Oct 10, 2010 at 10:13 pm #1264251
@mechbLocale: Washington DC
Hello all. I'm new around here, but I signed up since I am planning on hiking the PCT with my girlfriend next summer (2011) after graduating college.
Anyways, I have a question regarding rain jackets and wind jackets, particularly in the context of the PCT. Are rain jackets fundamentally less wind-proof than a wind jacket in terms of the materials they are composed of? I have no experience with wind shirts or jackets, yet people rave about them.
I tend to use a 200 weight fleece and a rain jacket as a winter coat for "treks" across our frigid campus here at Michigan State, and I notice that the wind tends to cut through both layers a bit. Would a wind jacket fare any better?
I'm looking at carrying TNF Triumph Anorak to function as both a wind jacket and a rain jacket. I'm not a huge fan of TNF, but the sizing is perfect for tall lean guys (6' 160lb) with long torsos like me. And a TNF Venture Jacket got me through a month in the Wind Rivers, so it works for me. How would this jacket do me on the PCT? Is the additional weight and cost of a wind shirt worth it?
Sorry for the ramble-fest, thanks for your help.Oct 10, 2010 at 10:18 pm #1653292
not in my experience. rain jackets are more wind proof than "wind shirts" that i have (i have the ion by marmot and the wisp by golite). they are paper thin and block a light wind. rain jackets i've used (marmot's precip and golite's virga) are thicker, heavier, and block more wind due to the thicker fabric).
windshirts will decrease the amount of wind, at the cost of greater breathability and less weight than rain jackets, but won't stand up to a constant rain or anything really beyond misting…
in conclusion, i think you'll be fine with your do it all anorak. especially being on a budget…Oct 11, 2010 at 12:39 am #1653309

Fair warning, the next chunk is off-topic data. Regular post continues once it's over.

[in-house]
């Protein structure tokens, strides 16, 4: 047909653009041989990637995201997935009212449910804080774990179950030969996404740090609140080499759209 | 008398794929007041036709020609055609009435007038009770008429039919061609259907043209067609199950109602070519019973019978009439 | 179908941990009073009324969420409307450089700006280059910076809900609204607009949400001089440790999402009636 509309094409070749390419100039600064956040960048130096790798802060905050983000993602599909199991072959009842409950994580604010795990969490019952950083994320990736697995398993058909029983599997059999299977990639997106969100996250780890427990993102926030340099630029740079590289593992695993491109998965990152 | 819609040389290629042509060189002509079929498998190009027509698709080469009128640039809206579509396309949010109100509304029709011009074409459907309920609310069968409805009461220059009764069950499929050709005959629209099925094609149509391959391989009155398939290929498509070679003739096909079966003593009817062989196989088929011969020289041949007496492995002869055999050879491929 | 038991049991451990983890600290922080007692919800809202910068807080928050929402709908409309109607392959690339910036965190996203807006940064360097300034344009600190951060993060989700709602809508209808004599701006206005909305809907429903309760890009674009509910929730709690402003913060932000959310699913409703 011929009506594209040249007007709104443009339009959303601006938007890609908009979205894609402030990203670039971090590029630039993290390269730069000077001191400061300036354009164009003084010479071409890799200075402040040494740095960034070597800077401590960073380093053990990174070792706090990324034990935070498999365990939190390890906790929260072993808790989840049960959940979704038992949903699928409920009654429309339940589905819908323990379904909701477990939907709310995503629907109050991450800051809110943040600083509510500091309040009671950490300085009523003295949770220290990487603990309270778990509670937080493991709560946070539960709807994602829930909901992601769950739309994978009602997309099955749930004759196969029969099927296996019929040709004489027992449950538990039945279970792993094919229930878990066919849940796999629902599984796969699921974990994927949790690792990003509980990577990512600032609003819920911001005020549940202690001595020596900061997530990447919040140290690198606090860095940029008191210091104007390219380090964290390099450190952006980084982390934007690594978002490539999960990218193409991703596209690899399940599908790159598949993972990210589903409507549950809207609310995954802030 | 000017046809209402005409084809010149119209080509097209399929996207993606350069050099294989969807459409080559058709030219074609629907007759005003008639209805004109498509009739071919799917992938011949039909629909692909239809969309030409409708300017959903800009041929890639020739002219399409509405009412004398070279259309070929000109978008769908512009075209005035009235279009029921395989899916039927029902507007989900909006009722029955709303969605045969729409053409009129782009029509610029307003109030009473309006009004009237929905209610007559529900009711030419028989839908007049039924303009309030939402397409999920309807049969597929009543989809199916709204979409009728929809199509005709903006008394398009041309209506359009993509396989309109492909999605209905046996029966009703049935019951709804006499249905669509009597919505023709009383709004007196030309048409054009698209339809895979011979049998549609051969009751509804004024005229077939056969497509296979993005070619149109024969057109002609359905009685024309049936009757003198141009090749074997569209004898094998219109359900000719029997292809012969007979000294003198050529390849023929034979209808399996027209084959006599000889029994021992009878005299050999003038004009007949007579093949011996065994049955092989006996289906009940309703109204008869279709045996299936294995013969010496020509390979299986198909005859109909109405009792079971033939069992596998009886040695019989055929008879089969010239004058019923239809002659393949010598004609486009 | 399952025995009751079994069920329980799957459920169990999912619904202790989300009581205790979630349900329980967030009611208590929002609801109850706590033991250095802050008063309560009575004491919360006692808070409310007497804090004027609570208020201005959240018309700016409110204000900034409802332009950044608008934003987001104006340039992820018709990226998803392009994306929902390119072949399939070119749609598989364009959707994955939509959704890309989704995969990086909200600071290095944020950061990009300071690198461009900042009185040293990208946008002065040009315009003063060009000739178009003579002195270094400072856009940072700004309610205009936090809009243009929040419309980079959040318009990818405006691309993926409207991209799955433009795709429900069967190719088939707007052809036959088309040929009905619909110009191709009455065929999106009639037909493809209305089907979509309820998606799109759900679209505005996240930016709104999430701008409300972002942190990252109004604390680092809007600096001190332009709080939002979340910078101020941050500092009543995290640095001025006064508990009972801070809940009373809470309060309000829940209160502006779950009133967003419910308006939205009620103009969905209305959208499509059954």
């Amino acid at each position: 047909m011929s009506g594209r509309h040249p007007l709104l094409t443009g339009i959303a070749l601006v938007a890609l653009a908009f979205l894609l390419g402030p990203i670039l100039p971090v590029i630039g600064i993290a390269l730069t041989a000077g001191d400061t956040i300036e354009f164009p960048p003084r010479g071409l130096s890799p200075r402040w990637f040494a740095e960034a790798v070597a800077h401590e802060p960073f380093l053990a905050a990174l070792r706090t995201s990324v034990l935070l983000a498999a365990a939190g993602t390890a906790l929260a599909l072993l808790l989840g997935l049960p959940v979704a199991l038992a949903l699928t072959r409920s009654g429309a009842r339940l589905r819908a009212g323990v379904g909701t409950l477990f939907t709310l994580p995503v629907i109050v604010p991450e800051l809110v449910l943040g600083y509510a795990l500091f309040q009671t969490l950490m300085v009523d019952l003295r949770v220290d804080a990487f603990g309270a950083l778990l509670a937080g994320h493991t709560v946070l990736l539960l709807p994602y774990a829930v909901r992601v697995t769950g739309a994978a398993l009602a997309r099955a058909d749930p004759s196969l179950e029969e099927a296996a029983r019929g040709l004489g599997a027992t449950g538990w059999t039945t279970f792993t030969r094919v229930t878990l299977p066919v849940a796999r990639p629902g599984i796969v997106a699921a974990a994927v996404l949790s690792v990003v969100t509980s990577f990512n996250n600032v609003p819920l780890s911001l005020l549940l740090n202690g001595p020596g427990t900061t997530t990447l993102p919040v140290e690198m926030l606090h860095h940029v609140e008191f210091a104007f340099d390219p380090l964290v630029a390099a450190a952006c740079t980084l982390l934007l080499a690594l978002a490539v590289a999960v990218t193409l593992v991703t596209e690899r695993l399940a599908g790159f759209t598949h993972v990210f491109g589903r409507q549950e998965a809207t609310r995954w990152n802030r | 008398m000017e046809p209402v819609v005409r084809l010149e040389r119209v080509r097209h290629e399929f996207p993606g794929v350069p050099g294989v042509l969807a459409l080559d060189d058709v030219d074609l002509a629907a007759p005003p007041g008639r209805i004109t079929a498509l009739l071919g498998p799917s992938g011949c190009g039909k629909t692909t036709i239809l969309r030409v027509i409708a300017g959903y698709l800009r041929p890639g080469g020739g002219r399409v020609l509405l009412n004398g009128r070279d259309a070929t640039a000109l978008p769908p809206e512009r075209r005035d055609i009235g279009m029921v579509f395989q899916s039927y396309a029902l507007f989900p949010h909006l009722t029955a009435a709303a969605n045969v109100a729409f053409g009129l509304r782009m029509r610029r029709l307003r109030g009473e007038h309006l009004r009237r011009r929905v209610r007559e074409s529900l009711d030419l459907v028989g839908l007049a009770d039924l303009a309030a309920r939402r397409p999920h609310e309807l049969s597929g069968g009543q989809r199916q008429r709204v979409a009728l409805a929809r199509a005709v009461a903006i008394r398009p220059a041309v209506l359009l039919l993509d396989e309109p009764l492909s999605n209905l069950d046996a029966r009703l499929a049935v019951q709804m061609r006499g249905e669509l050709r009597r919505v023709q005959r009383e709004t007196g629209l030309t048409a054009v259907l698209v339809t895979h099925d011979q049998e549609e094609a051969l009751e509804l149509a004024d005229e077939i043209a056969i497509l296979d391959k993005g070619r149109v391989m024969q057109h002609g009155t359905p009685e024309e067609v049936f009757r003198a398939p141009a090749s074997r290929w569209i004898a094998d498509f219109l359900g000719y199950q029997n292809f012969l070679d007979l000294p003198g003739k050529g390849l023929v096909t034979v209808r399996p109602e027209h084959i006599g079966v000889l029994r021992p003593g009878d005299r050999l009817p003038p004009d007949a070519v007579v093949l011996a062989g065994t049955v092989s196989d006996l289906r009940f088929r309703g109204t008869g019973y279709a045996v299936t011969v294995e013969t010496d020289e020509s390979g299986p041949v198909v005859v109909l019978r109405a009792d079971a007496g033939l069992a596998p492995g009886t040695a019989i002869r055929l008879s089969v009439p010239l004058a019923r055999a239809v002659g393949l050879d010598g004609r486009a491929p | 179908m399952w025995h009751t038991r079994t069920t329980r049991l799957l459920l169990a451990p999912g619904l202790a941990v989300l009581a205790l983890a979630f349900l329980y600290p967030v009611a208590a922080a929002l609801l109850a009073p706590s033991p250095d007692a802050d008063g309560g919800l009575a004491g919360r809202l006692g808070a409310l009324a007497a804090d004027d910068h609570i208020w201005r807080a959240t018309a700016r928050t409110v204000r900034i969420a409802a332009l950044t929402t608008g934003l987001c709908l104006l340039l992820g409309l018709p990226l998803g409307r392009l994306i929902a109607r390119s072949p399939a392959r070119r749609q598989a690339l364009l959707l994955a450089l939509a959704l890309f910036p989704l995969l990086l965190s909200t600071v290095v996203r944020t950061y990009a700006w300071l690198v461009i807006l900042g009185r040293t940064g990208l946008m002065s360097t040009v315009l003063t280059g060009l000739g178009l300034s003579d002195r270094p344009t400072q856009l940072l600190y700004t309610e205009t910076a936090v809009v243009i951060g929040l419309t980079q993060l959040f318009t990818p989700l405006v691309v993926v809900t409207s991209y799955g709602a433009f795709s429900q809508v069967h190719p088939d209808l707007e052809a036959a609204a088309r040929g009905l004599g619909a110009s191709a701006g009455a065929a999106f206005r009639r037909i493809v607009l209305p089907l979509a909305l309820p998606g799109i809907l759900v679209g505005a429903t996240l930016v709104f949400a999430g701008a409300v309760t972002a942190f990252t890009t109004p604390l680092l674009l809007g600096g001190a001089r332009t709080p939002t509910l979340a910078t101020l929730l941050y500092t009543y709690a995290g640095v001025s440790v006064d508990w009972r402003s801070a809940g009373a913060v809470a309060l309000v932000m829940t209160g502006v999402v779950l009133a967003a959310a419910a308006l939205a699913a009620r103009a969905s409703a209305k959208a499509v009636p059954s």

@rcowmanLocale: Canadian Rockies
if it has a PU coating(i.e. your anorak) or a Laminate they always block 100% of the wind . 0CFM means no wind penetrates. windshirts very but are usually good to 5CFM or less.(that would be hard to tell if it's coming through the fabric and not the zippers)Oct 11, 2010 at 7:03 am #1653342
@richardglyonLocale: Bridger Mountains
I use true wind shirts only in winter, when there's no real chance of rain. A good w/b rain shell (Gore-Tex, eVent, or similar) blocks wind as well or better, and can keep you dry too. Don't know the jacket you have but I think you'll be fine.Oct 11, 2010 at 7:18 am #1653344
While a rain jacket may be 100% windproof, it can be still be very cold to the touch and not feel that way.
The debate of using a rain jacket as a wind shirt revolves around using it in warmer conditions. A wind layer is sort of an in between, and for many people it is justifiable to carry. A rain jacket doesn't have the breathability and 'comfort' of a wind layer, but many people use it as both if it has adequate ventilation (ie: pit zips).
Having said that, rain jackets with pit zips are usually around 10 oz. The TNF WPB anorak is about 6, and wind jackets are 4. Theoretically you could have both layers separate for the same weight. If you are on a budget, I'd recommend walking around in the TNF anorak in windy/warm conditions and seeing if you can stand it. Being cheap is a great way to save weight!
Let us know how the anorak works out for you, I am in the market for buying a rain jacket and would appreciate your feedback.Oct 11, 2010 at 8:06 am #1653357
I had a chance to try my TNF Triumph in really high winds a couple weeks ago (in MI UP). Winds got up to 30-35mph and the Triumph worked really well, I was fairly warm with a long sleeve shirt on underneath. Air temperature was high 50'sOct 11, 2010 at 8:46 am #1653368
@brianleLocale: Pacific NW
I used a wind shirt and a poncho on the PCT, didn't carry a rain jacket, and this was a good combo IMO. Factor in that for much of the PCT it doesn't rain much; in 2008 I walked in virtually no rain until Washington state.
The nice thing about a wind shirt on the PCT is that it can be a really good layer to have for temperature control on windy days, whereas I think that sometimes a rain jacket might be too warm (and sweat-inducing). I actually mailed my wind shirt home along with a few other things from the first place that I could (Mt. Laguna P.O.) and literally the next day it was crazy windy, so I made myself a substitute out of a large black plastic lawn trash bag. Good enough, though sleeveless. Until I could get my wind shirt mailed back (!).